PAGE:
Helping small businesses compete with the Amazon (NASDAQ: AMZN) e-commerce juggernaut has become more than a cottage industry, as dozens of technology companies create platforms aimed at helping retailers and direct-to-consumer sellers put in place reliable, easy-to-use inventory, transportation and delivery management systems.
One member of that club is Stord, an Atlanta-based startup that closed a $31 million Series B funding round this week to continue building out its cloud-based supply chain software.
Stord’s platform, founder and CEO Sean Henry told FreightWaves, allows small to enterprise businesses to focus on what they do best —”building products that delight their end customers” — by providing the end-to-end services they need to build “a sophisticated and scalable supply chain.”
Parsing what that means, exactly, Henry said Stord’s solutions can be broken down into two parts. The first, logistics, encompasses warehousing, fulfillment, transportation and delivery/courier services.
“We look at those four categories and try to build really robust networks in each one of those,” he explained.
A control tower approach
Launched in 2017, Stord doesn’t own trucks or distribution facilities. Instead it plugs into existing providers, including 500 warehouses, 20,000 carriers (the company acquired a freight brokerage earlier this year) and 30 fulfillment centers.
Customers can stitch together these logistics services as needed, Henry said, using Stord’s “control tower” platform to create a unified management system.
The second part is the software itself, which can operate autonomously. That is, customers can bypass the logistics solutions altogether and instead use Stord to integrate their own warehouse and delivery partners.
Whether retailers integrate their ERP or shopping cart or use Stord’s software as a stand-alone, “from that single login you can launch new warehouses, request freight shipments, set up fulfillment centers and more,” he noted. “Our mission is to provide Amazon-level logistics for all.”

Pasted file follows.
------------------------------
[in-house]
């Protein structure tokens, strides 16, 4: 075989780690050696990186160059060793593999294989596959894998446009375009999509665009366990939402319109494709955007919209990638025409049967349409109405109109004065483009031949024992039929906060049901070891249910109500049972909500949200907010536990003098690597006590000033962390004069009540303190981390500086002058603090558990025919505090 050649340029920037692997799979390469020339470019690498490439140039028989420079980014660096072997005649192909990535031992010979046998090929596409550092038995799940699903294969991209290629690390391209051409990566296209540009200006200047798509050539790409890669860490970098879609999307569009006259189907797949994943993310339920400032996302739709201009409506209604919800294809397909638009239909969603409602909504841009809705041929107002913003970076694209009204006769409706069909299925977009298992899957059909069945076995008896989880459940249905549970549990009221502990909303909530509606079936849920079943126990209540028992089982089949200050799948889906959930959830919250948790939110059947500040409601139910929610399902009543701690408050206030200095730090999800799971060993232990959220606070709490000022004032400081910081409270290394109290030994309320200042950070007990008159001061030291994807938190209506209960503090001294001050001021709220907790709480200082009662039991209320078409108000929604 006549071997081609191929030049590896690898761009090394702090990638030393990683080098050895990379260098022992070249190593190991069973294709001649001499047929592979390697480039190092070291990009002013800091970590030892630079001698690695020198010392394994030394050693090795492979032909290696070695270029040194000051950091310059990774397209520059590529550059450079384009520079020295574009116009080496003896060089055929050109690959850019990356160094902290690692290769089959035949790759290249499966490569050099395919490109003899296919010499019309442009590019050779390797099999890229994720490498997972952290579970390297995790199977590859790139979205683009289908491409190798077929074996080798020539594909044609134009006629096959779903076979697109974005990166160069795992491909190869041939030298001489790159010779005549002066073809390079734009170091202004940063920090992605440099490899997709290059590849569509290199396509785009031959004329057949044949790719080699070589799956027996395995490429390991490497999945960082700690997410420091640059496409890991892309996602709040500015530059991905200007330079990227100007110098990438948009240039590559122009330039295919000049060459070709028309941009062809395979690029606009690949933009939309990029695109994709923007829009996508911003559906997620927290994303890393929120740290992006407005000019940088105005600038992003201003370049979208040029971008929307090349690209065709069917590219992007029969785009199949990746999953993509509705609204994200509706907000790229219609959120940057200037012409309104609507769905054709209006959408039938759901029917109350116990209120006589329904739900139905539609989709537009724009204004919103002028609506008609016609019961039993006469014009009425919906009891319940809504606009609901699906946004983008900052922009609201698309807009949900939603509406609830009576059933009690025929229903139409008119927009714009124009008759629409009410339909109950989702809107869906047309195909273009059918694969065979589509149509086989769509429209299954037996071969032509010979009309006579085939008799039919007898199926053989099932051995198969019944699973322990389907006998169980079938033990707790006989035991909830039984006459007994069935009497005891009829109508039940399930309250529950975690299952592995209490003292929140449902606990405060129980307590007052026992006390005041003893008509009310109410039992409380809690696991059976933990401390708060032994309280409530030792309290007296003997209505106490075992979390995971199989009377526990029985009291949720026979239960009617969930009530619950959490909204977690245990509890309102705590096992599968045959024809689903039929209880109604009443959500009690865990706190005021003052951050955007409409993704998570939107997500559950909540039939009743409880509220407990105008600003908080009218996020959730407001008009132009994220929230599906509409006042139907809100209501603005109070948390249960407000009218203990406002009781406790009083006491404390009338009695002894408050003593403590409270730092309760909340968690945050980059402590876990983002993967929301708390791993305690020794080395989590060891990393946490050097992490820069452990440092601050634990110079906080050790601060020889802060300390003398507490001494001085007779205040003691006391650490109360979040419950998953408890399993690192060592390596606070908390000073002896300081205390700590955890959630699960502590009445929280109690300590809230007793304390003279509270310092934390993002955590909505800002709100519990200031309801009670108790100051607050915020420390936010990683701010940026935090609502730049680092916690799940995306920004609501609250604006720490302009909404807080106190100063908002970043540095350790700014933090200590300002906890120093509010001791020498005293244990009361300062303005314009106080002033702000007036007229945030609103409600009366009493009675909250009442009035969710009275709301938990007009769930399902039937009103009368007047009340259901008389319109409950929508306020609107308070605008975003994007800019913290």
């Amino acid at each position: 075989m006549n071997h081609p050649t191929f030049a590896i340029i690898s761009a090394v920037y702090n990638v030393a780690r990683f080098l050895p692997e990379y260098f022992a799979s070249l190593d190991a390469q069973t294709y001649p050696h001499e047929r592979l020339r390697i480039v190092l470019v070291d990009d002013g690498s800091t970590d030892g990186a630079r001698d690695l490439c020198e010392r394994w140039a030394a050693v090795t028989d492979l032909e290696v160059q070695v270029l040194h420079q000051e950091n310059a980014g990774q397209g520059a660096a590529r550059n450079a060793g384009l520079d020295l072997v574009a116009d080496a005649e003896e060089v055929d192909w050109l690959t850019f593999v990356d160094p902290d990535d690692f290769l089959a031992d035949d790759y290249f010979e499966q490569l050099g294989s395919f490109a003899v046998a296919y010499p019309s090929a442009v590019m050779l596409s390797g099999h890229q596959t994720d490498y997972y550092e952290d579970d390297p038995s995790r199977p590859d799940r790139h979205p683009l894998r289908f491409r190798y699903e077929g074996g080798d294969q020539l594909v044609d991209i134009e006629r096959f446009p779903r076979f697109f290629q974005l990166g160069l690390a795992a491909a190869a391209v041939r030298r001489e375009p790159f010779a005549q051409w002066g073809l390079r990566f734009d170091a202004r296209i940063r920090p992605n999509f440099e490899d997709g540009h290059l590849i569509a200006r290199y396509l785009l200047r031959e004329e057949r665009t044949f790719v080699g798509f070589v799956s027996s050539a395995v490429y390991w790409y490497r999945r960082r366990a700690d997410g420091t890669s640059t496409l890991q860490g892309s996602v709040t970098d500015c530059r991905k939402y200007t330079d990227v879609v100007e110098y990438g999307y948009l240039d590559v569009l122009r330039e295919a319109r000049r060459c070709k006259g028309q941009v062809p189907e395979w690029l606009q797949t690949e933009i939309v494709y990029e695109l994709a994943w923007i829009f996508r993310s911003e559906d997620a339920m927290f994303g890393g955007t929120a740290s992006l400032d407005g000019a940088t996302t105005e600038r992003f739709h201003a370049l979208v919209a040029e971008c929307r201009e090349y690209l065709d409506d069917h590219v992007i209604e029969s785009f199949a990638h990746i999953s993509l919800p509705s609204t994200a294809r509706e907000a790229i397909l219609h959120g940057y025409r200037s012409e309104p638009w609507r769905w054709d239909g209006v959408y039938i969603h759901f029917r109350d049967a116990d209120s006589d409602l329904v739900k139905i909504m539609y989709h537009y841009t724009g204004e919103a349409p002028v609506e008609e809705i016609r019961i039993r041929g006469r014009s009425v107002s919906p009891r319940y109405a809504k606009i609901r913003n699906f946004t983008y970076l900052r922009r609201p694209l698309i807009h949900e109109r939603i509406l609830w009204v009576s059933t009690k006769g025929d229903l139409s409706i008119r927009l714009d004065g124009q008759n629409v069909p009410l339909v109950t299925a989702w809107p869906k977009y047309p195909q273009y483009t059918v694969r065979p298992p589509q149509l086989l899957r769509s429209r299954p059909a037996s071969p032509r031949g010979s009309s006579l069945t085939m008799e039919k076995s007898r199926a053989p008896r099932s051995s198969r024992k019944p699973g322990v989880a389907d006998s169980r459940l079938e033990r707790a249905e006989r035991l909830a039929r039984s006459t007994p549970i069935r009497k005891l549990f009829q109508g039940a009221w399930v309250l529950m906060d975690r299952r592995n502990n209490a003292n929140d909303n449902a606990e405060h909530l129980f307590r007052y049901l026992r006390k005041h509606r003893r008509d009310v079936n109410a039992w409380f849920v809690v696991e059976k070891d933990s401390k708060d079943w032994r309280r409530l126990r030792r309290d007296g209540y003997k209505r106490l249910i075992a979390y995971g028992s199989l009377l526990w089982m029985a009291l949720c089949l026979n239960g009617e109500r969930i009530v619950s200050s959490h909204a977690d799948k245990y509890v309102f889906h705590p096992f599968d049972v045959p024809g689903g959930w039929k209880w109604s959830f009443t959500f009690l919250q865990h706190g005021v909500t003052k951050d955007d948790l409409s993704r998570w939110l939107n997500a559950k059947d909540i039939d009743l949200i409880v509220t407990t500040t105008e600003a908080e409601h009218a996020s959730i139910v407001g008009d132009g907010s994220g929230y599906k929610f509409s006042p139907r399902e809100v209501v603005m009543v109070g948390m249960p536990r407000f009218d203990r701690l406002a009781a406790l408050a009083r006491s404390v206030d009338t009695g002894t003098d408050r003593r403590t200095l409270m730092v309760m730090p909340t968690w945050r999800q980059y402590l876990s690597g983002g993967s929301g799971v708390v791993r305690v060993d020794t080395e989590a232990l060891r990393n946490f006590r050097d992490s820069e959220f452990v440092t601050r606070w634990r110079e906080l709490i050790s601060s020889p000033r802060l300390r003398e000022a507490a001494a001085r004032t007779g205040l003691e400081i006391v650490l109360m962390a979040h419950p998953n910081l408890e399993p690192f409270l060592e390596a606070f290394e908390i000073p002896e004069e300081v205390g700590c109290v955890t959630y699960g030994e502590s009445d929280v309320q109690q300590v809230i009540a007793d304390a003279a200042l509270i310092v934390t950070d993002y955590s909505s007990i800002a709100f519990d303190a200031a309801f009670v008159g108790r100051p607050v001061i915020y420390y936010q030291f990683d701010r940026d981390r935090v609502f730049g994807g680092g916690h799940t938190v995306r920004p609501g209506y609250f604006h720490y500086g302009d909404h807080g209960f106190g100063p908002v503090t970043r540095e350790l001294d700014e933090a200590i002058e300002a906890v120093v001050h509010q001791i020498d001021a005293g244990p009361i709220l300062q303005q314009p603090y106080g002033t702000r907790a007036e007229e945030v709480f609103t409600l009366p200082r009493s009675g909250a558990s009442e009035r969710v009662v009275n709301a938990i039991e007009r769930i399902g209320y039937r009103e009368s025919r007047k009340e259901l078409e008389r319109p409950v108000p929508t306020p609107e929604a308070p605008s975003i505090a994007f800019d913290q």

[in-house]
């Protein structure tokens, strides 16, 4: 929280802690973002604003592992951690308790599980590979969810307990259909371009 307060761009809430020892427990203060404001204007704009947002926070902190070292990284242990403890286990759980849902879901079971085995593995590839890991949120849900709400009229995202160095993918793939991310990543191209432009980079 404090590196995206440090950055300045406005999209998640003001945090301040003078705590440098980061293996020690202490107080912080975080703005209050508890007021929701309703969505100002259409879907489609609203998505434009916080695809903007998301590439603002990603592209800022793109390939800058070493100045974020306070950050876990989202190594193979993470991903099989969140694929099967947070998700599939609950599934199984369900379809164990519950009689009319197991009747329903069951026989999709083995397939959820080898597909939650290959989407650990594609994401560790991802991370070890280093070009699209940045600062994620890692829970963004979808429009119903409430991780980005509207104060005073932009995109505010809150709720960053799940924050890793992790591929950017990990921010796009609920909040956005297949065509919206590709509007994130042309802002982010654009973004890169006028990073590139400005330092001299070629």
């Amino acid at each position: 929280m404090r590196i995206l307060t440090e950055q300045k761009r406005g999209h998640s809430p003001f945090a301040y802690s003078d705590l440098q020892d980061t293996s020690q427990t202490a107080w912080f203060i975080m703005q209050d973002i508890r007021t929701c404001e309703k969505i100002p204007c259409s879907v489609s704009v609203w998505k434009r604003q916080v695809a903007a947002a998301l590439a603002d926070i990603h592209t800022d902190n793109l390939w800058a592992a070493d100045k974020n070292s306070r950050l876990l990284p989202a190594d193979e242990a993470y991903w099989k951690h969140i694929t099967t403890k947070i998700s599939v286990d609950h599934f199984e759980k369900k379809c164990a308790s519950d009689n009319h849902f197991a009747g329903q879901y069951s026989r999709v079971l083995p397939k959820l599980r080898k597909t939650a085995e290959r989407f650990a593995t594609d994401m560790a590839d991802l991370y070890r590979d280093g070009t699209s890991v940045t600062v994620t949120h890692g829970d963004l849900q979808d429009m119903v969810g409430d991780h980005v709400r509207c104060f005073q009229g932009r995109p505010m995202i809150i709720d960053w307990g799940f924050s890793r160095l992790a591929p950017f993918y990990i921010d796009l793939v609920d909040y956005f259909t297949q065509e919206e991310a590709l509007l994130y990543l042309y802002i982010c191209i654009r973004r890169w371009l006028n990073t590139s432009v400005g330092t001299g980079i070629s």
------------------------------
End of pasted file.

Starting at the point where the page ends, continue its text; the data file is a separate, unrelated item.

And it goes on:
Amazon for all
As e-commerce demand soars, digital supply chain and freight companies are seeing a corresponding uptick in interest, from investors as well as customers.
In the past 10 days alone, Flexe, an on-demand warehousing solution, raised $70 million in a Series C round, while freight technology companies Loadsmart and Flock Freight secured $90 million and $113.5 million, respectively.
Although Stord faces competition within the logistics segments it targets — e.g., on-demand warehousing — its core differentiator, according to Henry, is the one-stop-shop approach.
Building an Amazon “for everyone else is very difficult,” admits the 24-year old Henry, who traces the origins of the startup to an eBay electronics components business he ran as a student at Georgia Tech. “It’s a lot to bite off.”
But so far the model appears to be proving itself. With the help of veterans such as vice president of supply chain Steve Swan, a former Amazon executive, Stord has grown logistics revenue by nearly 500% this year. The real driver is Stord’s software segment, showing over 900% growth.
The model, Henry noted, appeals to the average small business that currently is “piecing together dozens of warehouses, transportation brokers and parcel providers”, and then “trying to connect that network to a complex technology stack that they are buying from different vendors.”
Stord will use the latest cash infusion to drive more density and improve service in its supply chain networks, and fill nearly 50 open positions within the company, where headcount has increased from 40 to over 125 employees.
The Series B round was led by Peter Thiel’s Founders Fund, with participation from existing investors Kleiner Perkins, Susa Ventures and Dynamo, as well as strategic investors.
The new funding brings Stord’s total investment to $46 million.